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AppHarvest is doing the same thing in Appalachia (Kentucky). It’s a very central location so that people can eat fresh tomatoes instead of shipping them from far away. It’s sustainable agriculture using a fraction of the water.    You were one of the first people to realize the value of owning your own media.    In 1997 she put together a deal to acquire all her media from Time Warner. “They shouldn’t have let a property like Martha Stewart Living go,” Martha says with a smile. They wrote on a piece of paper “45 million” and that’s what Martha paid. Nothing went well for them after she acquired her media from them. She tried to raise money, but venture money wasn’t as accessible to women back then. She went to one businessman who loved the deal and offered her 60/40 (60 for him, 40 for her). She said no thank you, walked out the door, and did it herself.   You were really early in the crowdsourcing idea. How are you using it now?   They started a wonderful program called American Made, looking for young entrepreneurs around the U.S. to celebrate. Lots of good things happen, Martha says, when you help other people build their businesses. Just a few photos in a magazine can change the life of a person and their business. She’s also starting a podcast featuring people they’ve worked with in the past who are doing great things.   What opportunities do you see now in the field of homemaking and entertaining?   So many. They’re working on an affordable wine and also have a curated collection of wine—Martha Stewart Wine Co. They’re opening a restaurant in Las Vegas in the spring. She just published her 99th book, Martha Stewart’s Fruit Desserts.   One of the things you’re known for is that you insist on not dumbing things down.   “I’m a teacher,” Martha says. “If my teachers dumbed things down, I’d be really upset. I want to teach the whole thing. You can always simplify things, find a better way to do things, but that’s not dumbing it down. Our content is evergreen, and we will continue to use that method or recipe or technique until we find a better one to replace it. That’s been my philosophy forever and will continue to be.”   What’s a typical day like for you these days?   She gets up early to take care of her animals. She has a lot that live both inside and outside her house. Lots of birds, cats, dogs, peacocks, and chickens. 147 hens, 37 roosters, 20 peacocks, 22 geese, all different nationalities. They all coexist very nicely. Guinea fowl, homing pigeons from all over the world. They moved a lot of the operations of her company to her farm during Covid. She keeps busy with lots of Zoom conferences, TV things. They never stopped working.    RESOURCES:   martha.com Martha Stewart Wine Co. Martha Stewart’s Fruit Desserts   Martha’s CBD gummies AppHarvest American Made ethicallyprofit.com getepicchallenge.com Scalable.Co The Ready to Lead podcast DigitalMarketer Podcast Perpetual Traffic podcast   OUR PARTNERS: Get a free proposal from Conversion Fanatics Get 3% cash back on your ad spend with AdCard Get Roland’s book, Zero Down, FREE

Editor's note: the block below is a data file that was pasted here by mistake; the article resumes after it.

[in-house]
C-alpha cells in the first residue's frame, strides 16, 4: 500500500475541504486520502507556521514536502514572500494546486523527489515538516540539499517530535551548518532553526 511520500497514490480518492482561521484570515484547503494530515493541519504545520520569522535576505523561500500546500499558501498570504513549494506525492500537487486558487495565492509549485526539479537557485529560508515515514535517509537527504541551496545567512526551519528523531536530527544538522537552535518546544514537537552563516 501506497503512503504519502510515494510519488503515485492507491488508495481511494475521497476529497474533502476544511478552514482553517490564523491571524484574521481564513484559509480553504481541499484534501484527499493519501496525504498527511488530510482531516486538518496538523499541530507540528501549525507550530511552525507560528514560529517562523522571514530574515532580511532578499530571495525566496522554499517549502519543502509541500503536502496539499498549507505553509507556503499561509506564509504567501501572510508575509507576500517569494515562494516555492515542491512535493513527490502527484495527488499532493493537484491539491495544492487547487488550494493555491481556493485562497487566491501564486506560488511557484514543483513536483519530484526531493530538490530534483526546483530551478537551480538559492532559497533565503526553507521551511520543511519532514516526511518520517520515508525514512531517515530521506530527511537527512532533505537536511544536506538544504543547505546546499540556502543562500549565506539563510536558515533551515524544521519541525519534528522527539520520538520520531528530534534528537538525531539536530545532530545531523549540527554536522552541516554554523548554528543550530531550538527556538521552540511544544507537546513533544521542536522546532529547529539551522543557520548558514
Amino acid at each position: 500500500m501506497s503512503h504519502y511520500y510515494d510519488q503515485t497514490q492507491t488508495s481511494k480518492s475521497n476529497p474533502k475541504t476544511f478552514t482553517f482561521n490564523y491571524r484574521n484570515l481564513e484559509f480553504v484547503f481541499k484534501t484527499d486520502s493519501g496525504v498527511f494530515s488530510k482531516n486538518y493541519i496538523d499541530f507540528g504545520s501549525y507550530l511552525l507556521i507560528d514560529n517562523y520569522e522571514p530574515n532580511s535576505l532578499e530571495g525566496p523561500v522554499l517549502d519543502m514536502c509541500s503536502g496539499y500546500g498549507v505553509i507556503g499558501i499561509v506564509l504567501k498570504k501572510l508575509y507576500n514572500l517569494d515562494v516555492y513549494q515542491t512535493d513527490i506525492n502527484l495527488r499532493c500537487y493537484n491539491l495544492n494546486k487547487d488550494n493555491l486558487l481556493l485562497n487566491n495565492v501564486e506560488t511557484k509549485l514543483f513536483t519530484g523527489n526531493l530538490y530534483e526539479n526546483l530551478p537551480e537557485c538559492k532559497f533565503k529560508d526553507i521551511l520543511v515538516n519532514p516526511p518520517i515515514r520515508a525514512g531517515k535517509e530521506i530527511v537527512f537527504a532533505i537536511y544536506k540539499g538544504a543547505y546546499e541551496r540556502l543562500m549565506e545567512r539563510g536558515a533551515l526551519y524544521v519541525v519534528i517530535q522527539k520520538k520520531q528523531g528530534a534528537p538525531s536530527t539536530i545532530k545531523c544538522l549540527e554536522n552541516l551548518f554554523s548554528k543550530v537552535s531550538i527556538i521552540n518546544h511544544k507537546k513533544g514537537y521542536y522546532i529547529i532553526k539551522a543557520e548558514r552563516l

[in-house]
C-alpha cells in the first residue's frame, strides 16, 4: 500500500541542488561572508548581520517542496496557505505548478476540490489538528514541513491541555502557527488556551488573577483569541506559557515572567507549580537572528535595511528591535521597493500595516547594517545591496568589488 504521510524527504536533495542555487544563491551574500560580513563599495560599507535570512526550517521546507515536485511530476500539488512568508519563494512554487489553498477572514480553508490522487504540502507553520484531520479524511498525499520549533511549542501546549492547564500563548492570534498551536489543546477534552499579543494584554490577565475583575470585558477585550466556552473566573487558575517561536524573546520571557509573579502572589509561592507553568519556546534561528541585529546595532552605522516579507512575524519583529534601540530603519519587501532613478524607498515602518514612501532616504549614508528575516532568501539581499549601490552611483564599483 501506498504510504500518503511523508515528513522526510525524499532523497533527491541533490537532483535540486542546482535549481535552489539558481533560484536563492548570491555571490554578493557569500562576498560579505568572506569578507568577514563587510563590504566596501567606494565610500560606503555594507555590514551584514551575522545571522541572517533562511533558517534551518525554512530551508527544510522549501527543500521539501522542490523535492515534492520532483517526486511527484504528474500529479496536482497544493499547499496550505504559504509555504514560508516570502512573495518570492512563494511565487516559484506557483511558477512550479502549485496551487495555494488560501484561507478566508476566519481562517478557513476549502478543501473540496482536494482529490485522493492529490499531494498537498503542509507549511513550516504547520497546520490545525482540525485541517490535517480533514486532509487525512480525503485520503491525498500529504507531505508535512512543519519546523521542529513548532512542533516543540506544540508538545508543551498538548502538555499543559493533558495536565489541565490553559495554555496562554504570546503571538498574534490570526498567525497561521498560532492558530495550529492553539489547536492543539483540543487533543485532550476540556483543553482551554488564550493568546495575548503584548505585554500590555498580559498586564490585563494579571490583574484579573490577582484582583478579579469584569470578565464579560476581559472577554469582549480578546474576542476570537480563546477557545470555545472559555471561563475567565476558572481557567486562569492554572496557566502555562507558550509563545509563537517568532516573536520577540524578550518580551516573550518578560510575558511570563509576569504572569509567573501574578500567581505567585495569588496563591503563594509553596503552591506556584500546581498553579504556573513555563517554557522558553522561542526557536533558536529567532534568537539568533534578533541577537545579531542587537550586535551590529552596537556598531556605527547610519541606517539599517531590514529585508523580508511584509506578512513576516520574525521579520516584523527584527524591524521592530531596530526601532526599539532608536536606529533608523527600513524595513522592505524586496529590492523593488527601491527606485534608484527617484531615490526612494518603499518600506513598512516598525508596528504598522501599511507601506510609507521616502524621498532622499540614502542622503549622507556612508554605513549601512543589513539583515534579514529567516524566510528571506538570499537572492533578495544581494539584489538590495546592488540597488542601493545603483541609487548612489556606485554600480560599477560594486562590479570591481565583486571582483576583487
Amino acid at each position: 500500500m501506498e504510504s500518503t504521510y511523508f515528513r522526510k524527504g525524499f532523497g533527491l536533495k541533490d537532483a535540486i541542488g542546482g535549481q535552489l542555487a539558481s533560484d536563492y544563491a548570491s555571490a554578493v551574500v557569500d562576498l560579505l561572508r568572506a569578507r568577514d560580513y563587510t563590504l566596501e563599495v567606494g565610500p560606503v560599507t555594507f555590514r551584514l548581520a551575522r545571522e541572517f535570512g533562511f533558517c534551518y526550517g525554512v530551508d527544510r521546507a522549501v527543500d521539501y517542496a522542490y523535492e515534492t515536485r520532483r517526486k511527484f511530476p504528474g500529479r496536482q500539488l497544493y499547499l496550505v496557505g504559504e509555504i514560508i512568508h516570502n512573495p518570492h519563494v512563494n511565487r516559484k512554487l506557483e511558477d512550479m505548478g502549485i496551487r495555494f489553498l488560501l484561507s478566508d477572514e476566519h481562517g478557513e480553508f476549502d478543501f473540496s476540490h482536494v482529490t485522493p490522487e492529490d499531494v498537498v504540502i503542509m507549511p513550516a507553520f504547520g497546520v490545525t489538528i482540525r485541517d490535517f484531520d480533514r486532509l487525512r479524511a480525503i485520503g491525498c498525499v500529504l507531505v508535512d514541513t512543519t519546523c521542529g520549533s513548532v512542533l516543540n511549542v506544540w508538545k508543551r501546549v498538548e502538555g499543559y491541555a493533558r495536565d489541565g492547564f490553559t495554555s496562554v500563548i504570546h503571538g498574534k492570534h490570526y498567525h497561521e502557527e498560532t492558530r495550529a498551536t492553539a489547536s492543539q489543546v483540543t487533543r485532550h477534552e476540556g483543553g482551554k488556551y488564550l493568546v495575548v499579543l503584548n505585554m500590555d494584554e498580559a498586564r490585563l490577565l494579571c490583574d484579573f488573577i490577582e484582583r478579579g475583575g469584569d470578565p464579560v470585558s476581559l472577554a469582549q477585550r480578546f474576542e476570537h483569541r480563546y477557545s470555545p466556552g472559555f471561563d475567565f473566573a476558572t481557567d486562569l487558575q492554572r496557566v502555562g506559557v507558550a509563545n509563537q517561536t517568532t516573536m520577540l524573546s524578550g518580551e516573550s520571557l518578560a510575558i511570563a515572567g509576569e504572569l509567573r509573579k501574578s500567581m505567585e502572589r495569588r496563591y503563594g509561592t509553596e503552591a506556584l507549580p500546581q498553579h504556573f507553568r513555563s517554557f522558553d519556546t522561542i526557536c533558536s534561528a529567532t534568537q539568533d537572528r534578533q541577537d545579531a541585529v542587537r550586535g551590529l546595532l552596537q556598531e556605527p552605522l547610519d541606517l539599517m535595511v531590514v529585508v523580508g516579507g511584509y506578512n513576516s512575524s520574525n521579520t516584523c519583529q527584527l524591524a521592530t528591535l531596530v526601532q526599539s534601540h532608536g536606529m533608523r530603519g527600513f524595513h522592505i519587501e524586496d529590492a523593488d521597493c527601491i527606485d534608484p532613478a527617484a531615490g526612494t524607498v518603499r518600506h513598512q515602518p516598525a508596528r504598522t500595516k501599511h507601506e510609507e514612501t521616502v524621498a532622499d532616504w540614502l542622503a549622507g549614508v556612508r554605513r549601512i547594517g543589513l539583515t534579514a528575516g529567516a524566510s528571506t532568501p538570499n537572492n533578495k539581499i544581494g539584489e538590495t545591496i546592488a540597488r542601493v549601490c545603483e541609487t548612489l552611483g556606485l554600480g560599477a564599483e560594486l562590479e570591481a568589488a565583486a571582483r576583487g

• Business Lunch podcast